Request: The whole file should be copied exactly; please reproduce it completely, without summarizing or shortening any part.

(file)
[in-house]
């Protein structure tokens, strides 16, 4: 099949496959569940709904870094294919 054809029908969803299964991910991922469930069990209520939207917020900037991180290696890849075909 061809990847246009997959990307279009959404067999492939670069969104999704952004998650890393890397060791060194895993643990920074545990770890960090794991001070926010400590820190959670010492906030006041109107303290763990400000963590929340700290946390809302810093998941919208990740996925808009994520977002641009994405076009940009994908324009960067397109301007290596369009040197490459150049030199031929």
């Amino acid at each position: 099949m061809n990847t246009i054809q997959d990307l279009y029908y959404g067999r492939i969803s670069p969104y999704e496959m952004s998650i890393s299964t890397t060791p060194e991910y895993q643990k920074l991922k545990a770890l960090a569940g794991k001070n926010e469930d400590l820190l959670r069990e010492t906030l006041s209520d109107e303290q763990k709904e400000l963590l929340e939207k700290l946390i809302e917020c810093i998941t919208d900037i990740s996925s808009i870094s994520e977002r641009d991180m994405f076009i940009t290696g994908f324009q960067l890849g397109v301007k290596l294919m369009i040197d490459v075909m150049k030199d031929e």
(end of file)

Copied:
[in-house]
């Protein structure tokens, strides 16, 4: 099949496959569940709904870094294919 054809029908969803299964991910991922469930069990209520939207917020900037991180290696890849075909 061809990847246009997959990307279009959404067999492939670069969104999704952004998650890393890397060791060194895993643990920074545990770890960090794991001070926010400590820190959670010492906030006041109107303290763990400000963590929340700290946390809302810093998941919208990740996925808009994520977002641009994405076009940009994908324009960067397109301007290596369009040197490459150049030199031929």
């Amino acid at each position: 099949m061809n990847t246009i054809q997959d990307l279009y029908y959404g067999r492939i969803s670069p969104y999704e496959m952004s998650i890393s299964t890397t060791p060194e991910y895993q643990k920074l991922k545990a770890l960090a569940g794991k001070n926010e469930d400590l820190l959670r069990e010492t906030l006041s209520d109107e303290q763990k709904e400000l963590l929340e939207k700290l946390i809302e917020c810093i998941t919208d900037i990740s996925s808009i870094s994520e977002r641009d991180m994405f076009i940009t290696g994908f324009q960067l890849g397109v301007k290596l294919m369009i040197d490459v075909m150049k030199d031929e």